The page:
N2 - Underestimation of catches is especially important in countries where fishing fleets are highly diversified, the enforcement of fishery management is low, data availability is poor, and there is high demand for fish products in local markets. This is the case for southern European and Mediterranean regions. Adapting a catch-reconstruction approach, we estimated the total removals of marine resources by Spain for the Spanish Mediterranean Sea and Gulf of Cadiz regions from 1950 to 2010. We collected available information from scientific publications, the grey literature and secondary sources of information to complement officially reported catch data. We assessed missing catch sectors as time-point estimates, used as anchor points of reliable data upon which we then estimated total catch using interpolation to fill in the periods for which quantitative data were missing. Unreported removals and discards represented important portions of total removals in the study area. They accounted for, on average, 43% of total removals between 1950s and 2010, and were composed of black market sales, subsistence fishing, artisanal fishing, recreational fishing and illegal catch, in addition to discarding. By the late 2000s, recreational fishing was the most important sector for unreported landings (~36%), followed by black market sales (~32%), subsistence fishing (~17%), unreported artisanal fishing (~12%) and illegal catch (~2%). The overall catch trend differed from the official trend highlighting that the depletion of marine resources in the region started earlier than previously observed. The catch composition changed with time, with a higher diversification of species in fish markets with time. These results indicate an earlier trend towards expansion of fisheries and depletion of marine resources.

AB - Underestimation of catches is especially important in countries where fishing fleets are highly diversified, the enforcement of fishery management is low, data availability is poor, and there is high demand for fish products in local markets. This is the case for southern European and Mediterranean regions. Adapting a catch-reconstruction approach, we estimated the total removals of marine resources by Spain for the Spanish Mediterranean Sea and Gulf of Cadiz regions from 1950 to 2010. We collected available information from scientific publications, the grey literature and secondary sources of information to complement officially reported catch data. We assessed missing catch sectors as time-point estimates, used as anchor points of reliable data upon which we then estimated total catch using interpolation to fill in the periods for which quantitative data were missing. Unreported removals and discards represented important portions of total removals in the study area. They accounted for, on average, 43% of total removals between 1950s and 2010, and were composed of black market sales, subsistence fishing, artisanal fishing, recreational fishing and illegal catch, in addition to discarding. By the late 2000s, recreational fishing was the most important sector for unreported landings (~36%), followed by black market sales (~32%), subsistence fishing (~17%), unreported artisanal fishing (~12%) and illegal catch (~2%). The overall catch trend differed from the official trend highlighting that the depletion of marine resources in the region started earlier than previously observed. The catch composition changed with time, with a higher diversification of species in fish markets with time. These results indicate an earlier trend towards expansion of fisheries and depletion of marine resources.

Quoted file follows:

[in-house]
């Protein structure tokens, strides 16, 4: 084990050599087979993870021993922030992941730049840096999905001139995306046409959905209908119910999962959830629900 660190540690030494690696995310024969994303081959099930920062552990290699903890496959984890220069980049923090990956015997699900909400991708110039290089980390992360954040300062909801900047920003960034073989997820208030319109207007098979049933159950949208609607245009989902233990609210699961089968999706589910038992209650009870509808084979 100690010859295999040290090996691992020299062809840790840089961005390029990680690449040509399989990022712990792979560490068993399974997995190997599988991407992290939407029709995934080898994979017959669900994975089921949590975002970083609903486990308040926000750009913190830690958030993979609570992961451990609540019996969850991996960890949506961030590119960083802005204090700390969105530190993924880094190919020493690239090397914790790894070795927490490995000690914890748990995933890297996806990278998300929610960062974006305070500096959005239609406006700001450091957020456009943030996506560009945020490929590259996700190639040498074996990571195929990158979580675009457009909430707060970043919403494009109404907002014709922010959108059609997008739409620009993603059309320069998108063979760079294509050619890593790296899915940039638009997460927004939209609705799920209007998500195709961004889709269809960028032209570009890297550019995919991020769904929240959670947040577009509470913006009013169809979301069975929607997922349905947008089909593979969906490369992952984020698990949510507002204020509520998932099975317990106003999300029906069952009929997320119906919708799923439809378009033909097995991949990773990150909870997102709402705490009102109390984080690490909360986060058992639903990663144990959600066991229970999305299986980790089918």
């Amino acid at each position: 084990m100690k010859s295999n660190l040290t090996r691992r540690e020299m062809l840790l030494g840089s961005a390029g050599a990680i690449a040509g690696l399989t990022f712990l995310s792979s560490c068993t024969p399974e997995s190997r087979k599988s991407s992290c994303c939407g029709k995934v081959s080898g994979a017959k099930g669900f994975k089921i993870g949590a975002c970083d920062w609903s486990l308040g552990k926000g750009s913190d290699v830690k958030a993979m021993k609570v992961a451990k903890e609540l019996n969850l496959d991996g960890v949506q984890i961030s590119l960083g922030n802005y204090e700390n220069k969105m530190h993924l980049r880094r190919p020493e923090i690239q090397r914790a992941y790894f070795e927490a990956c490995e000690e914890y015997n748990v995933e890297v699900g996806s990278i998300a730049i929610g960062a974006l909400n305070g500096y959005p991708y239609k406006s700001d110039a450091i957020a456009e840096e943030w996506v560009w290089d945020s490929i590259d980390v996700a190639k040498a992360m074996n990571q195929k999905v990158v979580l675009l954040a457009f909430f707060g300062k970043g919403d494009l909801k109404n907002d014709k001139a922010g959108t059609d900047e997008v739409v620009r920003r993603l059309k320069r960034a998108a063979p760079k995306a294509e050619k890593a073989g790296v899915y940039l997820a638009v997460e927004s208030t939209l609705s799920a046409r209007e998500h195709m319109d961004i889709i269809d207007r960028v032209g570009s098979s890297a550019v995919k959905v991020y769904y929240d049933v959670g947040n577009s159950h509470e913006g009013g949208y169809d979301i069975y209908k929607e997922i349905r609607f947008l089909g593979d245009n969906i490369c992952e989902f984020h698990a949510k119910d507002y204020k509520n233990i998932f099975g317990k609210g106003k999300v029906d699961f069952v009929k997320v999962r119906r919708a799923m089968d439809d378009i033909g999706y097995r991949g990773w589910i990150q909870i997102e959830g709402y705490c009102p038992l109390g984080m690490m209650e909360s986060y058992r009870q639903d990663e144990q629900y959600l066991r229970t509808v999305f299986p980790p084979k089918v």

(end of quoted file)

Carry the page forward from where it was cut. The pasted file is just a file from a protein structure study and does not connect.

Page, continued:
KW - Catch reconstruction

KW - Discards

KW - Ecosystem change

KW - Fisheries catch

KW - Gulf of Cadiz

KW - IUU

KW - Mediterranean Sea

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JO - Fisheries Research

JF - Fisheries Research

SN - 0165-7836

ER -